Eternity played at Montreal's 2010
Fantasia Film Festival. For the ratings, click HERE.
Christopher Campbell reviews films at Cinematical.
will the inhabitants of Earth be like over the next 100,000
years? Will they even be human, or some other civilization
of animal or alien being? These questions are at the heart
of Into Eternity, a beautiful and extremely fascinating
Danish documentary about ONKALO, the ambitious nuclear waste
repository near Olkiluoto, Finland, which will bury thousands
of tons of spent uranium from a local power plant in an extensive
underground tunnel system.
Directed by conceptual artist/filmmaker Michael Madsen (no,
not the "Mr. Blonde" one) and co-written by Jesper
Bergman, the film plays like science fiction, but it's alarmingly
contemporary. Into Eternity is structured as if it's
not intended for a modern audience; it’s a relic-to-be.
In an eerie narration, Madsen addresses future viewers –
who may or may not understand his English-spoken warnings
and questions -- urging them not to curiously venture into
the tunnels as if they were an archaeological find.
Yet in asking the hypothetical later audience about what has
happened to the human race and the Earth itself, wondering
if another ice age has come, if the world is less populated,
the film persuades viewers, the scientists and planners interviewed
onscreen to reflect on the present in relation to cause and
effect. Among the many issues of safety, the most interesting
regards the communication of ONKALO's existence to later generations
and societies. Will markers with modern words or currently
understood symbols and imagery be useful to a people or creatures
with unimaginably different or evolved language? Could an
oral tradition of continually passed-on and presumably modified
warnings be trusted?
Or should the repository be figuratively swept under the rug
to avoid the dangers of human curiosity and greed (the copper
canisters used to store the uranium will no doubt be coveted
by future treasure hunters)? It's amazing how much is pondered
and dauntingly projected about humanity in a short span of
75 minutes, in a film about a single nation's little-known
plan for what's basically a $4.5 billion self-storage unit
with a 100,000 year lease.
You'll be left to wonder about the answers to the film's questions
long after it ends, because neither Madsen nor Into Eternity's
featured experts offers any conclusive statements or concrete
plans (for outside the tunnel, that is). One individual points
out that since the project has about another century until
completion, there's plenty of time for later discussion and
debate about safety, markers and other matters that would
seem to be more pressing.
That argument and attitude seems too pass-the-buck given the
project's otherwise exigent nature. Yet it contributes to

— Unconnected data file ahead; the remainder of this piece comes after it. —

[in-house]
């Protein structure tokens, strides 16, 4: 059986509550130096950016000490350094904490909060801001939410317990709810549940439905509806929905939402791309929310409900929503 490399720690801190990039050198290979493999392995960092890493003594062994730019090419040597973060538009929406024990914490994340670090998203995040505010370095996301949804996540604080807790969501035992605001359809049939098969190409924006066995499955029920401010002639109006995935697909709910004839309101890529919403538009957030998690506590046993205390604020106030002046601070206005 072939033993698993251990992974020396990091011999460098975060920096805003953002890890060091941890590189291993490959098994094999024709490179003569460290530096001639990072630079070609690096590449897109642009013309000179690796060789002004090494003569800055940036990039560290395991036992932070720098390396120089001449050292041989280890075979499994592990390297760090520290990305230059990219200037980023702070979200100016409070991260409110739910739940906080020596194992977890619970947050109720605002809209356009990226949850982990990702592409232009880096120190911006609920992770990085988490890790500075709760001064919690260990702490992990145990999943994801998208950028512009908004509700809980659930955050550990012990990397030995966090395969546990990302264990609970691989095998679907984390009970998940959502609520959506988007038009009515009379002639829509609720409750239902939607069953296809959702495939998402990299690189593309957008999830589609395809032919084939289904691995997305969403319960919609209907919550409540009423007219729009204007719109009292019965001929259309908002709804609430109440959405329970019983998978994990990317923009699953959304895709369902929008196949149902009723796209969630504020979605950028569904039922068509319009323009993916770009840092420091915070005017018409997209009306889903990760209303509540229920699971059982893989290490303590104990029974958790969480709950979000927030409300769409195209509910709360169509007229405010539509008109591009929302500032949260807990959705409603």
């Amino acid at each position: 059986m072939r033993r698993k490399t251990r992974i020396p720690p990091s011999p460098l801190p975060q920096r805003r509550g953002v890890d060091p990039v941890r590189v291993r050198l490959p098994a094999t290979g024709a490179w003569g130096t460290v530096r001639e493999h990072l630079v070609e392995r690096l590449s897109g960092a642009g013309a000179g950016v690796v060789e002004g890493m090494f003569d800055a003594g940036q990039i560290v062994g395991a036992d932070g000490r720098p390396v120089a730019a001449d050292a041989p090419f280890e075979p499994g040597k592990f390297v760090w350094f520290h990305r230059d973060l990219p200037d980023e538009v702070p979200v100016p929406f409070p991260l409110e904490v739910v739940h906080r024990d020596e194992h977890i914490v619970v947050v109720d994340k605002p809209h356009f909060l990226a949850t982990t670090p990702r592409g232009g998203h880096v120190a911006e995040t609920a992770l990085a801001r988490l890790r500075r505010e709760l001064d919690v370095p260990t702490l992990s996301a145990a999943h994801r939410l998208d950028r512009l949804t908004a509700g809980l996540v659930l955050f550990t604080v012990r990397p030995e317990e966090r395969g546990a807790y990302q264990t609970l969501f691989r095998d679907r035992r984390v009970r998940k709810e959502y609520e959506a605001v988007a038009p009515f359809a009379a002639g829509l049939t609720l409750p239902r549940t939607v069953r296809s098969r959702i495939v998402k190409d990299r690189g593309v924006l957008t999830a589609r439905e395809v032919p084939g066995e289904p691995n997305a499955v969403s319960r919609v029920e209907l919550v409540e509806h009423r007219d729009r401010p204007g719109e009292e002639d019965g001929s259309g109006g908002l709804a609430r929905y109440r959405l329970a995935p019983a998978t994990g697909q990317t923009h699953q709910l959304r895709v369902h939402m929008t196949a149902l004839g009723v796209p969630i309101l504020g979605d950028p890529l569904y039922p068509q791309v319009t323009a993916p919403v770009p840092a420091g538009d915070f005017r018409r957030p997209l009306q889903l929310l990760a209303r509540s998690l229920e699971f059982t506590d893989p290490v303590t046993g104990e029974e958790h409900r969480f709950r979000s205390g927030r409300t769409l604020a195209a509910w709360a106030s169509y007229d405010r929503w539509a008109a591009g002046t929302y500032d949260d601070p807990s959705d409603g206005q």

the underlying despair that permeates the documentary and
the very concept of ONKALO itself. Between Into Eternity
and the global warming-themed North Pole travelogue Into
the Cold, Tribeca projects a gloomy mood as far as hope
for both humanity and the planet is concerned.
Unlike Into the Cold, though, Madsen's film has no
political agenda. It is neither for nor against nuclear power,
and it doesn't take sides regarding the construction or later
maintenance of the repository. And though it elicits whatever
feelings you may have about energy sources, the environment
and the fate of man and life on Earth in general, there is
no direct warning or advocacy directed to people in the 21st
century. It's simply an eerie look at a sort of time capsule,
while also being a time capsule itself.
A man involved in the physical digging (they have a more preferred
term for their explosive tunneling, but I unfortunately can't
remember what it is) admits his job is sometimes like time
travel, because he can go into the ground in the morning,
when it's warm and sunny outside, and exit at night to find
it has snowed all day, making it appear like much more time
has passed. Into Eternity produced a similar sense
of temporal confusion.
I started out in some ignorant past, which was comparable
to science fiction; then I was shot into the future, or a
number of potential conceivable futures, which provided the
perspective that allowed me to view the film as an historical
artifact; and then I was ultimately returned to the present
with a feeling of general insignificance -- but not necessarily
in a useless or otherwise depressing way, though I'm sure
others will come out feeling more forlorn.
An audience member at the Tribeca screening I attended brought
up H.G. Wells. And watching Into Eternity is indeed
very much akin to reading The Time Machine. Only
it's far more real and far more scary, as the underground
threat here is invisible and has a longer lifespan than the
Morlocks of Wells' story. But in the end, like Wells' traveler,
our new found knowledge and perspective has little affect
on our day to day life, at least outside our minds.